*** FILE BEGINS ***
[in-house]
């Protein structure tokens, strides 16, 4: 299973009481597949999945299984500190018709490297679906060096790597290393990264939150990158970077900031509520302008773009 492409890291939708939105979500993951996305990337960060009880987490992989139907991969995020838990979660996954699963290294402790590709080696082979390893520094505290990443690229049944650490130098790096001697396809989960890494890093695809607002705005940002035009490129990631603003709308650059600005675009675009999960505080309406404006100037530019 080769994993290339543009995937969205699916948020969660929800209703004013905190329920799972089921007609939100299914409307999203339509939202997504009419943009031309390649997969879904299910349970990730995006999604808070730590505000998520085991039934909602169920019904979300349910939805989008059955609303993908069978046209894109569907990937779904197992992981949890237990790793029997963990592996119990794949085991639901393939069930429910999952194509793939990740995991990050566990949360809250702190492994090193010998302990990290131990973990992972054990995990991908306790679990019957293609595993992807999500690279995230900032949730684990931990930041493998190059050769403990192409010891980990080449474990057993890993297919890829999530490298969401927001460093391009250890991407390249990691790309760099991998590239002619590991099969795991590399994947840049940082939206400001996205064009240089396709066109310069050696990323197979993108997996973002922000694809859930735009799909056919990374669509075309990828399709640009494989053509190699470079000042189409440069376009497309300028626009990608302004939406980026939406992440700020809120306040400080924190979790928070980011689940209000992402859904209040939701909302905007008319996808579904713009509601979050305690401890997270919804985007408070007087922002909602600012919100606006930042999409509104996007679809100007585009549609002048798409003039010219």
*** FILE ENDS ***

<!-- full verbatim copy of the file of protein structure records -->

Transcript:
[in-house]
């Protein structure tokens, strides 16, 4: 299973009481597949999945299984500190018709490297679906060096790597290393990264939150990158970077900031509520302008773009 492409890291939708939105979500993951996305990337960060009880987490992989139907991969995020838990979660996954699963290294402790590709080696082979390893520094505290990443690229049944650490130098790096001697396809989960890494890093695809607002705005940002035009490129990631603003709308650059600005675009675009999960505080309406404006100037530019 080769994993290339543009995937969205699916948020969660929800209703004013905190329920799972089921007609939100299914409307999203339509939202997504009419943009031309390649997969879904299910349970990730995006999604808070730590505000998520085991039934909602169920019904979300349910939805989008059955609303993908069978046209894109569907990937779904197992992981949890237990790793029997963990592996119990794949085991639901393939069930429910999952194509793939990740995991990050566990949360809250702190492994090193010998302990990290131990973990992972054990995990991908306790679990019957293609595993992807999500690279995230900032949730684990931990930041493998190059050769403990192409010891980990080449474990057993890993297919890829999530490298969401927001460093391009250890991407390249990691790309760099991998590239002619590991099969795991590399994947840049940082939206400001996205064009240089396709066109310069050696990323197979993108997996973002922000694809859930735009799909056919990374669509075309990828399709640009494989053509190699470079000042189409440069376009497309300028626009990608302004939406980026939406992440700020809120306040400080924190979790928070980011689940209000992402859904209040939701909302905007008319996808579904713009509601979050305690401890997270919804985007408070007087922002909602600012919100606006930042999409509104996007679809100007585009549609002048798409003039010219």